Hundreds of Endangered Whales Swarming New England Coast

North Atlantic right whales. (Image credit: NOAA.)

A record number of critically endangered right whales are crowding the chilly waters off Cape Cod, Mass.

Researchers counted more than 100, and possibly as many as 200, animals during aerial surveys on Tuesday, the Boston Globe reported, a number that could represent nearly half the entire known right whale population that remains on Earth. Right whales, one of the rarest kinds of baleen whales, are teetering on the brink of extinction. Only about 450 to 500 North Atlantic right whales are thought to remain on the planet.

Charles "Stormy" Mayo, senior scientist at the Center for Coastal Studies in Provincetown told the Globe the whales are as close as a few yards offshore to about a quarter-mile out, and said he expects the marine crowd to remain in the area for at least another week.

The right whales are gathered for a feeding frenzy on zooplankton , tiny, rice-sized crustaceans the baleen whales strain into their massive mouths.

Mayo said it's likely the record number of whales showed up this year because the waters are particularly rich with plankton this year, in much the same way that, on land, some years are better for crops than others.

"We don't understand that particularly well, but it's clearly a combination of oceanographic processes and a lot of marine biology," Mayo said. "There are currents that bring the plankton into the area and local currents that cause them to concentrate, and it's probably an overlapping of a lot of physical processes."

Despite their tiny-sized diet, right whales are enormous. The largest can reach up to 60 feet (18 meters) and the whales weigh from 132,000 to 220,500 pounds (60,000 to 100,000 kilograms).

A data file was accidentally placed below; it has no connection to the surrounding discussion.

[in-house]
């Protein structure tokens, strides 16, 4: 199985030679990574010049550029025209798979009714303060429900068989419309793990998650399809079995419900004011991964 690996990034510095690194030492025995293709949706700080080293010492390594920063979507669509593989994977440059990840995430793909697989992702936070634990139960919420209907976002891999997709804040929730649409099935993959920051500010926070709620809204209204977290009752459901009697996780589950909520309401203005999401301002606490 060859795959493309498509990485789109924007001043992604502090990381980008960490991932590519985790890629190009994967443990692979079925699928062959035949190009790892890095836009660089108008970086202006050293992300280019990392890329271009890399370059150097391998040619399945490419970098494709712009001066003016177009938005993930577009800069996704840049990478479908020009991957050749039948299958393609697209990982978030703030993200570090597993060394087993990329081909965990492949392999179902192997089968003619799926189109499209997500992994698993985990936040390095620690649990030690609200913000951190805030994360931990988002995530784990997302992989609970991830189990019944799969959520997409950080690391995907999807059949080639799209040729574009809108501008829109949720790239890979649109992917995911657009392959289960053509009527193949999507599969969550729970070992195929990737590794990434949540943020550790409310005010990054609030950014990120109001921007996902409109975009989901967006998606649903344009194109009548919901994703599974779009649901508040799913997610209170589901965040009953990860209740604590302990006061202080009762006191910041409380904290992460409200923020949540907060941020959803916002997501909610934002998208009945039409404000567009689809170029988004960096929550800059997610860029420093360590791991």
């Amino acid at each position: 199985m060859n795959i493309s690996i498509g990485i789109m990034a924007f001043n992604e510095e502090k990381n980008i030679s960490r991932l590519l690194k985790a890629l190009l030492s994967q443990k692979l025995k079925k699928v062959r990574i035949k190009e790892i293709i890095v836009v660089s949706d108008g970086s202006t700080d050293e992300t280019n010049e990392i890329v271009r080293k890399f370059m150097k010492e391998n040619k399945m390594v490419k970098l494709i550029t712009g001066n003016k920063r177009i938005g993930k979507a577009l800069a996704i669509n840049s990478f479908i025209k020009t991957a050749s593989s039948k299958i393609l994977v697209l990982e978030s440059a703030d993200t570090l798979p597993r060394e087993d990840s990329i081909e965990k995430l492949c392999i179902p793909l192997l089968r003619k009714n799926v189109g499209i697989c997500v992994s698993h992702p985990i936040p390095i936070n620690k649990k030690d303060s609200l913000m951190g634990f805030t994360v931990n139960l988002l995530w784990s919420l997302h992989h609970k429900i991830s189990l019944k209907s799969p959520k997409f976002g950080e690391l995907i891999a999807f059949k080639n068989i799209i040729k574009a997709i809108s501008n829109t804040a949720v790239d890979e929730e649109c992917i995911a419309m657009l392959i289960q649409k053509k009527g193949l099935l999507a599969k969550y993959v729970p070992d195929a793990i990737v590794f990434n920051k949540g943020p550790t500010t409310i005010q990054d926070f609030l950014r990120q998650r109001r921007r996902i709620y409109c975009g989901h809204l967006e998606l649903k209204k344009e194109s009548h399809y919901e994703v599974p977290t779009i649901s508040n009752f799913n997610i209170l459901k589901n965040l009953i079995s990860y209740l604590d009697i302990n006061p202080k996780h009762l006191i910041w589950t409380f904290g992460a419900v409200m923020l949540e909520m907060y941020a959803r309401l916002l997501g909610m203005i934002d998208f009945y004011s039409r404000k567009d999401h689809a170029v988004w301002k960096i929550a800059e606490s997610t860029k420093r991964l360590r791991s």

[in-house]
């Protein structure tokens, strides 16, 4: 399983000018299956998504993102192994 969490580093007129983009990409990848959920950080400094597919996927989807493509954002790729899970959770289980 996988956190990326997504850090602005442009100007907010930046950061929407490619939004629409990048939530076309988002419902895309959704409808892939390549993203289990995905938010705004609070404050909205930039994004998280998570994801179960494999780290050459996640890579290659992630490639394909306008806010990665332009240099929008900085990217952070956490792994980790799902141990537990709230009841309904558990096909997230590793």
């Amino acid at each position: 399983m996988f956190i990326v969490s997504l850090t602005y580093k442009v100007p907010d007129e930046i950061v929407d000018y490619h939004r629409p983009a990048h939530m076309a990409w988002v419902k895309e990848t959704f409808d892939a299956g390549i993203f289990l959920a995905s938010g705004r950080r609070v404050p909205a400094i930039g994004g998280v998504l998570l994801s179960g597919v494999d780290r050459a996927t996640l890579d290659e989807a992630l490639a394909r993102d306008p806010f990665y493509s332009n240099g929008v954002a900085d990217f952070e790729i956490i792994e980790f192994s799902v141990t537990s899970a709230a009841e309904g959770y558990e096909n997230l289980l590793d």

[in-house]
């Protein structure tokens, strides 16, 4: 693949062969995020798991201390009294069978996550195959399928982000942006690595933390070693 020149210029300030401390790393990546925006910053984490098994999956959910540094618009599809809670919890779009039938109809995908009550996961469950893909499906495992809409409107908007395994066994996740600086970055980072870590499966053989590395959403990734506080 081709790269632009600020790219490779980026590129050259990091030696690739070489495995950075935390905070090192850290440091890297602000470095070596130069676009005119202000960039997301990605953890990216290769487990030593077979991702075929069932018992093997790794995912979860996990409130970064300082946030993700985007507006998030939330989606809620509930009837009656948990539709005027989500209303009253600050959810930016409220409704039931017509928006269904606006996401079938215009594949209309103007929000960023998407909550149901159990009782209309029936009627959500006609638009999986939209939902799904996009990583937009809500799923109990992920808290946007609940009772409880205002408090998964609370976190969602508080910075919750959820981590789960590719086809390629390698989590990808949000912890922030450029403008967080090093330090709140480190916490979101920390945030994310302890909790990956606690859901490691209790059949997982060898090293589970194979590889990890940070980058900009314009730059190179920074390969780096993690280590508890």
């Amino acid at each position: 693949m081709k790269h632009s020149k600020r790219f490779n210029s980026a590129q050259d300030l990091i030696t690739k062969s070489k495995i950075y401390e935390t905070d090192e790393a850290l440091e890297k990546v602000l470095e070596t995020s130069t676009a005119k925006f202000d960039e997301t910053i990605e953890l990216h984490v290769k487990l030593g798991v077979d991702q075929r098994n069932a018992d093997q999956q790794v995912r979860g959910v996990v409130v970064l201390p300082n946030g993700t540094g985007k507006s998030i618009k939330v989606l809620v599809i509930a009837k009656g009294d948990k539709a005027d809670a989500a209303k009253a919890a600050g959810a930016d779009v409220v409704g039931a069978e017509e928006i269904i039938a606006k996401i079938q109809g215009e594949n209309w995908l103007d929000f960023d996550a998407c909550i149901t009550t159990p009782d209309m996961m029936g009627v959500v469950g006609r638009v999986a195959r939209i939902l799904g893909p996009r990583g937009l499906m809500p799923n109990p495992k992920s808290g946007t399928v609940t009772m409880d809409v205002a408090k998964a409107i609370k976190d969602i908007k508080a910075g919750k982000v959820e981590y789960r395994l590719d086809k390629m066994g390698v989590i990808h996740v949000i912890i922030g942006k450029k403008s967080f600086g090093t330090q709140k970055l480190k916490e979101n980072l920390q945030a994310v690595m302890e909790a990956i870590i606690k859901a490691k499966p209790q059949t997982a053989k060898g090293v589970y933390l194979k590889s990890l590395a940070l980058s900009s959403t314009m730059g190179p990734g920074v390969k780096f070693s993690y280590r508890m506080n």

The whales have distinctive, rough, raised patches on their heads, which are often infested with whale lice, turning the large, crusty growths a whitish color.

So many whales are crowding Cape Cod that the Massachusetts Division of Marine Fisheries has issued a warning for boaters to steer clear of the animals. It's against federal law to get within 500 yards of the enormous mammals -- whales have historically been fatally injured by boats.

"The loss of one breeding female could be detrimental to the recovery of the species," Tanya Grady, a spokeswoman for the Center of Coastal Studies told the Boston Globe.

Mayo said those who want to see the whales can take a walk along the beach, and said the massive gathering is exciting, even for scientists accustomed to cetacean sightings.

"We're used to seeing right whales," Mayo said. "But even though we do a lot of research on them, it's a thrilling time. It is a very special occasion being around such an extraordinarily rare animal."

Live Science Staff
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